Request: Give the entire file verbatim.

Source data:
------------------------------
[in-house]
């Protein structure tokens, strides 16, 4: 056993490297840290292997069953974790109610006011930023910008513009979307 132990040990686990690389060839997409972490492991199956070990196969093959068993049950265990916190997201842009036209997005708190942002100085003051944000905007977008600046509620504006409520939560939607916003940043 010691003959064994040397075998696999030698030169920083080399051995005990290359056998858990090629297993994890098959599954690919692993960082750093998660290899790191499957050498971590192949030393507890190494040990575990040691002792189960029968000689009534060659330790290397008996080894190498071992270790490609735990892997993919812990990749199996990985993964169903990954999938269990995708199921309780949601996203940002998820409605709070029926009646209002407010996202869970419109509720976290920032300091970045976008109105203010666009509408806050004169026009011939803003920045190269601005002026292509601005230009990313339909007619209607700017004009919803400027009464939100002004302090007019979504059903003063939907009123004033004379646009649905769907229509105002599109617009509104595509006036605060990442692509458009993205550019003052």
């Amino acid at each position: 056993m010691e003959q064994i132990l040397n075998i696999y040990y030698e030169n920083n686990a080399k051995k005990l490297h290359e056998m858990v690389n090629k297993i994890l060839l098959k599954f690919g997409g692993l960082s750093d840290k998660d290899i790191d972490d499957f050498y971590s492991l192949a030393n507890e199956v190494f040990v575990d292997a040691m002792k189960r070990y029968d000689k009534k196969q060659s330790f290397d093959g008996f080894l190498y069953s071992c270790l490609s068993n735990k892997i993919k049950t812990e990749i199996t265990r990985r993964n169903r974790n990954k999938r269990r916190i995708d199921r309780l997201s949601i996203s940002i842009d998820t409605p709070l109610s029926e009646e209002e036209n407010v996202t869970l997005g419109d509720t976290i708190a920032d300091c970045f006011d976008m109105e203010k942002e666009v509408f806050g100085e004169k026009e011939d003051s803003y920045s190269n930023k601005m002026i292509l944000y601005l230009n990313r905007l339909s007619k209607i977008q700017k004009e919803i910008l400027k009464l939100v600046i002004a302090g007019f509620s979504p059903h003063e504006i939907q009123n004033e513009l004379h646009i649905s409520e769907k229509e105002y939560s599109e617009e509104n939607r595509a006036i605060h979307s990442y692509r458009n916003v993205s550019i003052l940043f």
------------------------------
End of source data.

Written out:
[in-house]
């Protein structure tokens, strides 16, 4: 056993490297840290292997069953974790109610006011930023910008513009979307 132990040990686990690389060839997409972490492991199956070990196969093959068993049950265990916190997201842009036209997005708190942002100085003051944000905007977008600046509620504006409520939560939607916003940043 010691003959064994040397075998696999030698030169920083080399051995005990290359056998858990090629297993994890098959599954690919692993960082750093998660290899790191499957050498971590192949030393507890190494040990575990040691002792189960029968000689009534060659330790290397008996080894190498071992270790490609735990892997993919812990990749199996990985993964169903990954999938269990995708199921309780949601996203940002998820409605709070029926009646209002407010996202869970419109509720976290920032300091970045976008109105203010666009509408806050004169026009011939803003920045190269601005002026292509601005230009990313339909007619209607700017004009919803400027009464939100002004302090007019979504059903003063939907009123004033004379646009649905769907229509105002599109617009509104595509006036605060990442692509458009993205550019003052």
């Amino acid at each position: 056993m010691e003959q064994i132990l040397n075998i696999y040990y030698e030169n920083n686990a080399k051995k005990l490297h290359e056998m858990v690389n090629k297993i994890l060839l098959k599954f690919g997409g692993l960082s750093d840290k998660d290899i790191d972490d499957f050498y971590s492991l192949a030393n507890e199956v190494f040990v575990d292997a040691m002792k189960r070990y029968d000689k009534k196969q060659s330790f290397d093959g008996f080894l190498y069953s071992c270790l490609s068993n735990k892997i993919k049950t812990e990749i199996t265990r990985r993964n169903r974790n990954k999938r269990r916190i995708d199921r309780l997201s949601i996203s940002i842009d998820t409605p709070l109610s029926e009646e209002e036209n407010v996202t869970l997005g419109d509720t976290i708190a920032d300091c970045f006011d976008m109105e203010k942002e666009v509408f806050g100085e004169k026009e011939d003051s803003y920045s190269n930023k601005m002026i292509l944000y601005l230009n990313r905007l339909s007619k209607i977008q700017k004009e919803i910008l400027k009464l939100v600046i002004a302090g007019f509620s979504p059903h003063e504006i939907q009123n004033e513009l004379h646009i649905s409520e769907k229509e105002y939560s599109e617009e509104n939607r595509a006036i605060h979307s990442y692509r458009n916003v993205s550019i003052l940043f």